Mexico blocks extradition to US of accused drug trafficker 'Queen of Pacific'
With her flashy outfits, posh tastes, and extensive criminal ties, Sandra Avila Beltran has become a media darling in Mexico and the US.
A federal court in Mexico has ruled that Sandra Avila Beltran, also known as the “Queen of the Pacific,” cannot be extradited to the United States on drug trafficking charges, a decision that comes as a major victory to one of the most well known figures of Mexico’s criminal underworld.Skip to next paragraph
In surprise landslide, Jamaican opposition wins back power
Parading back to Rio de Janeiro: the bookish and brainy
After dramatic 2011 in Cuba, will US-Cuban policy shift in 2012?
Boom goes the churro: Chilean court upholds damages for exploding sweets
Why did Hugo Chavez spam Venezuelans on Christmas?
Subscribe Today to the Monitor
According to El Universal, the Mexico City-based First Circuit Court has ruled that Ms. Avila’s extradition, which had been authorized by the Ministry of Foreign Affairs, is unlawful because it involves the same charges (drug trafficking) that she faces in Mexico. Under international law, it is customary for a person to be extradited to another country only if they face a different, and typically more serious, set of criminal charges.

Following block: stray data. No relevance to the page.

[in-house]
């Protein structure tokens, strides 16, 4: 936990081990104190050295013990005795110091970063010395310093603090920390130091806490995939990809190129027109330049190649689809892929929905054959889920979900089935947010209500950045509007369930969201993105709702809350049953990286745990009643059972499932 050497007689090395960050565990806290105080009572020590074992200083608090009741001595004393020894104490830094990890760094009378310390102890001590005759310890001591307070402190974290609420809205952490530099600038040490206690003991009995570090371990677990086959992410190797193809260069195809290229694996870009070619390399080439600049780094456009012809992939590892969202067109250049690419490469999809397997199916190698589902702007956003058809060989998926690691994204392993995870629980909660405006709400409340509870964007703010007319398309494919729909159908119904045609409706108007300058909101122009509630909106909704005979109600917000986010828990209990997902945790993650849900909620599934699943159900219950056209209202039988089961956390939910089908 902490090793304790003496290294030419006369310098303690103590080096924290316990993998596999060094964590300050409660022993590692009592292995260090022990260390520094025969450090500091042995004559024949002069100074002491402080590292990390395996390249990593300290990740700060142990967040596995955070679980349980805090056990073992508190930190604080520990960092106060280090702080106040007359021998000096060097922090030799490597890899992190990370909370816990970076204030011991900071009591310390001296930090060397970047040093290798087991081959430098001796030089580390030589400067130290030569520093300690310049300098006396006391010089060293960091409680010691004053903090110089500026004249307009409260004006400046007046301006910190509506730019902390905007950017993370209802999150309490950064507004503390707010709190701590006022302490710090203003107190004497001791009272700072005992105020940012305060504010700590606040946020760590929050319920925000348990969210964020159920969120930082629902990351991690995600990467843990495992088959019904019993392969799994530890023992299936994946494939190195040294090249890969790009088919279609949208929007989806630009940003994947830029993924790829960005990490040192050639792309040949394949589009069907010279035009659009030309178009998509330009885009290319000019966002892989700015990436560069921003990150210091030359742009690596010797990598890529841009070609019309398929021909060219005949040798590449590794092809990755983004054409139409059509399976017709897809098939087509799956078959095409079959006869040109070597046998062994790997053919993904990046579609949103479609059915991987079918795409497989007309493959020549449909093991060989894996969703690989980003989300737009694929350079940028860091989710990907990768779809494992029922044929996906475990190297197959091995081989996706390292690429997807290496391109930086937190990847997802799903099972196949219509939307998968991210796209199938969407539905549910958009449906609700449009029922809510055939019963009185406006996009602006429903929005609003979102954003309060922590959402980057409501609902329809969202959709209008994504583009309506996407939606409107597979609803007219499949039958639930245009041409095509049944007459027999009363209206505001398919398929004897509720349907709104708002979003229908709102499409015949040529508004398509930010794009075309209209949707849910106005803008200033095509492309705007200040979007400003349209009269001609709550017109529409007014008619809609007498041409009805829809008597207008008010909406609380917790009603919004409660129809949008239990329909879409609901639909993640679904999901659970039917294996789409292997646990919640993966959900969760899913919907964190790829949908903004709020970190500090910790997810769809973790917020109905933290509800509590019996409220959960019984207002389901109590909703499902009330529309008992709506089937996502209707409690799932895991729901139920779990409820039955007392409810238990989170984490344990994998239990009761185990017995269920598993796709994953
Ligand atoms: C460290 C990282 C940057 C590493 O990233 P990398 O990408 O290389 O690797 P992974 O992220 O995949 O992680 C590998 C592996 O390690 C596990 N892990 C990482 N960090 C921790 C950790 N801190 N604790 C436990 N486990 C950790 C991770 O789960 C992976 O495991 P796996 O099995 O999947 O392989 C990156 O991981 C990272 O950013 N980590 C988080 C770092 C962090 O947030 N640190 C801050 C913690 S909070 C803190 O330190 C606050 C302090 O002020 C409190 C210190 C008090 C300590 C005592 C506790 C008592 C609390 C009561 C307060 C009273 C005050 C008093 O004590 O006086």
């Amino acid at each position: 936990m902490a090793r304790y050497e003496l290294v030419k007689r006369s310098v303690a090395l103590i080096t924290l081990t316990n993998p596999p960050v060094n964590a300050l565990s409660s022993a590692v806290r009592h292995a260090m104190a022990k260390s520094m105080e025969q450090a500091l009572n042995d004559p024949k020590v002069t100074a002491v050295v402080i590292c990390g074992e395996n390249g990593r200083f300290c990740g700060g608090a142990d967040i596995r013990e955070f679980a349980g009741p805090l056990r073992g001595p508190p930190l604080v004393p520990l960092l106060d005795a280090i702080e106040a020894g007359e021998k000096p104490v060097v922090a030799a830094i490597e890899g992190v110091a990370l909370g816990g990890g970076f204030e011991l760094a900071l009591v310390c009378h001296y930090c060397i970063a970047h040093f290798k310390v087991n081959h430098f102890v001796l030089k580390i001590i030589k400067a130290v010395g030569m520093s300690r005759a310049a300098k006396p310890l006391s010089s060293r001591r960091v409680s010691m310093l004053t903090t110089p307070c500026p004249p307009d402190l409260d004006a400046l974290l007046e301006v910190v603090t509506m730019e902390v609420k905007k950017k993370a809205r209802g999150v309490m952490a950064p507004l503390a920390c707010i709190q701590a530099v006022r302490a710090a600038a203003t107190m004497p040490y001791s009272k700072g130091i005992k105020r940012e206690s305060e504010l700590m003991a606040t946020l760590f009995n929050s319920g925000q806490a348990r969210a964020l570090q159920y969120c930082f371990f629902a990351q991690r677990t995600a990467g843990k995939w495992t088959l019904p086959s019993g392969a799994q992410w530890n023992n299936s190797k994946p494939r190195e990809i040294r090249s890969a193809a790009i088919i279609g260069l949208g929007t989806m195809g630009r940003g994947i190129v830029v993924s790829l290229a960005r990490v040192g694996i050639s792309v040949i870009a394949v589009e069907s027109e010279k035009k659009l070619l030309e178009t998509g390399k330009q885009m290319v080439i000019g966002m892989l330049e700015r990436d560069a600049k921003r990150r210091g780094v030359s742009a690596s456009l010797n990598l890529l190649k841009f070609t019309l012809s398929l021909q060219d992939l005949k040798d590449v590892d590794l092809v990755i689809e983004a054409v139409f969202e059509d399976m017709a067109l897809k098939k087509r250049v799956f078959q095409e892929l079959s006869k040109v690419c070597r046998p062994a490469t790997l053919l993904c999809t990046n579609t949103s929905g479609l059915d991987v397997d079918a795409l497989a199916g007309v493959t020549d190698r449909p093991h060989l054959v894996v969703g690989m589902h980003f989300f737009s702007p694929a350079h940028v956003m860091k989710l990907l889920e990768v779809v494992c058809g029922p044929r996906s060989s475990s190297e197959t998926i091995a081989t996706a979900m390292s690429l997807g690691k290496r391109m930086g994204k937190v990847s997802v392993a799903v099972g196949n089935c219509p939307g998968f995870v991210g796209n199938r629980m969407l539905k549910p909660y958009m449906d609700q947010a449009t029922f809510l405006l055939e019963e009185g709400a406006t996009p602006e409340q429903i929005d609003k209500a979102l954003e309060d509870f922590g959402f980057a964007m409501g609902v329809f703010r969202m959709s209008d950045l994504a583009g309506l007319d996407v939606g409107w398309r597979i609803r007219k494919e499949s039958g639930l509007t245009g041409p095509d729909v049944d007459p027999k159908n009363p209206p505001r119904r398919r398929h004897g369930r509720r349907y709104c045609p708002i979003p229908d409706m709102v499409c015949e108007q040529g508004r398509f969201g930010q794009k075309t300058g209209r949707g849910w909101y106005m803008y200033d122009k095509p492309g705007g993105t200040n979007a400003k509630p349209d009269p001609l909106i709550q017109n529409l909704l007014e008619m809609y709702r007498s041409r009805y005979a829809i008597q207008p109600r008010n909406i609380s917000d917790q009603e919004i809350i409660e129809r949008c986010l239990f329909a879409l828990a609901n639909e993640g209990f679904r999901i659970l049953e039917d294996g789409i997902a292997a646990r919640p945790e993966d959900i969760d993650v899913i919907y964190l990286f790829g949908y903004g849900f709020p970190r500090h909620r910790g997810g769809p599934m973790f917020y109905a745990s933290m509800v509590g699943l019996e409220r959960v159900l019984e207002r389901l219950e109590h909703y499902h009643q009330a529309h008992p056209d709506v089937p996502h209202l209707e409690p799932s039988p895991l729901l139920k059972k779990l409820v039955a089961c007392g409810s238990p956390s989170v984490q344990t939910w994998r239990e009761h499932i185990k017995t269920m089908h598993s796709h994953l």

Avila first gained attention from the media in September 2007 when she and her love interest, convicted Colombian drug trafficker Juan Diego Espinosa Ramírez, alias "El Tigre," were arrested by Mexican authorities for allegedly conspiring to smuggle nine tons of cocaine northward via a port in Colima in 2001.
Since then, Mexican and American media outlets have been fascinated by her, with Newsweek magazine calling her Mexico’s “Underworld Queenpin” and ABC news referring to her as Mexico’s “Glamorous Gangster.” As InSight Crime has noted, Avila raises interesting questions about gender roles in Mexico’s drug trade. Her flashy outfits and posh tastes are a rare sight in the world of drug trafficking, which is more often marked by images of scruffy, dangerous-looking men.
Even before earning the title “Queen of the Pacific” by becoming a key link between the Sinaloa Cartel and Colombia's Norte del Valle Cartel, Avila‘s life seemed destined to revolve around criminal activities. She was born into a family closely associated with drug trafficking, and her uncle was Miguel Angel Felix Gallardo, alias “the Godfather,” who was one of Mexico’s first major drug traffickers.